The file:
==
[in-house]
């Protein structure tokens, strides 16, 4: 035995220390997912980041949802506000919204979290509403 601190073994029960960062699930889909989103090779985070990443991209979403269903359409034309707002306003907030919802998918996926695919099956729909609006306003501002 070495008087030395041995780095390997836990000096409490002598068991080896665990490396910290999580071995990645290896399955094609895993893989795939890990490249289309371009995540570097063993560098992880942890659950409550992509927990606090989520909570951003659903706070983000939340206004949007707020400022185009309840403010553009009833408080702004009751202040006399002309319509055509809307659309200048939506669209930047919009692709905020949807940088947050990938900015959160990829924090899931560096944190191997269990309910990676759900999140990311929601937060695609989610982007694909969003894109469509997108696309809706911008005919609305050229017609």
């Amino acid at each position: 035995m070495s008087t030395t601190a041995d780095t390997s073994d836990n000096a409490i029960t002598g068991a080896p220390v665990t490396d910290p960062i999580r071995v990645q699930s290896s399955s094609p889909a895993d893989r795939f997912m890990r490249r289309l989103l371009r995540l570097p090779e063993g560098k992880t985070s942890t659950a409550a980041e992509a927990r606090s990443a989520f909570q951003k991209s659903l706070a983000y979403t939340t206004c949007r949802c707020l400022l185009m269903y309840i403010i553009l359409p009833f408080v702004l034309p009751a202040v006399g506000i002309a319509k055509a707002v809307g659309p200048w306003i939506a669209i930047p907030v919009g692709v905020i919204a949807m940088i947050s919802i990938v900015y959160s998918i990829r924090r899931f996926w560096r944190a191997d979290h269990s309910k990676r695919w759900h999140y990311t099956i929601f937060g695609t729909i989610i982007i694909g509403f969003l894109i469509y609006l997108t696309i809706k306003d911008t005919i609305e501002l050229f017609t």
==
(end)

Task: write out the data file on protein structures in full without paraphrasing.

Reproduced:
[in-house]
């Protein structure tokens, strides 16, 4: 035995220390997912980041949802506000919204979290509403 601190073994029960960062699930889909989103090779985070990443991209979403269903359409034309707002306003907030919802998918996926695919099956729909609006306003501002 070495008087030395041995780095390997836990000096409490002598068991080896665990490396910290999580071995990645290896399955094609895993893989795939890990490249289309371009995540570097063993560098992880942890659950409550992509927990606090989520909570951003659903706070983000939340206004949007707020400022185009309840403010553009009833408080702004009751202040006399002309319509055509809307659309200048939506669209930047919009692709905020949807940088947050990938900015959160990829924090899931560096944190191997269990309910990676759900999140990311929601937060695609989610982007694909969003894109469509997108696309809706911008005919609305050229017609």
């Amino acid at each position: 035995m070495s008087t030395t601190a041995d780095t390997s073994d836990n000096a409490i029960t002598g068991a080896p220390v665990t490396d910290p960062i999580r071995v990645q699930s290896s399955s094609p889909a895993d893989r795939f997912m890990r490249r289309l989103l371009r995540l570097p090779e063993g560098k992880t985070s942890t659950a409550a980041e992509a927990r606090s990443a989520f909570q951003k991209s659903l706070a983000y979403t939340t206004c949007r949802c707020l400022l185009m269903y309840i403010i553009l359409p009833f408080v702004l034309p009751a202040v006399g506000i002309a319509k055509a707002v809307g659309p200048w306003i939506a669209i930047p907030v919009g692709v905020i919204a949807m940088i947050s919802i990938v900015y959160s998918i990829r924090r899931f996926w560096r944190a191997d979290h269990s309910k990676r695919w759900h999140y990311t099956i929601f937060g695609t729909i989610i982007i694909g509403f969003l894109i469509y609006l997108t696309i809706k306003d911008t005919i609305e501002l050229f017609t």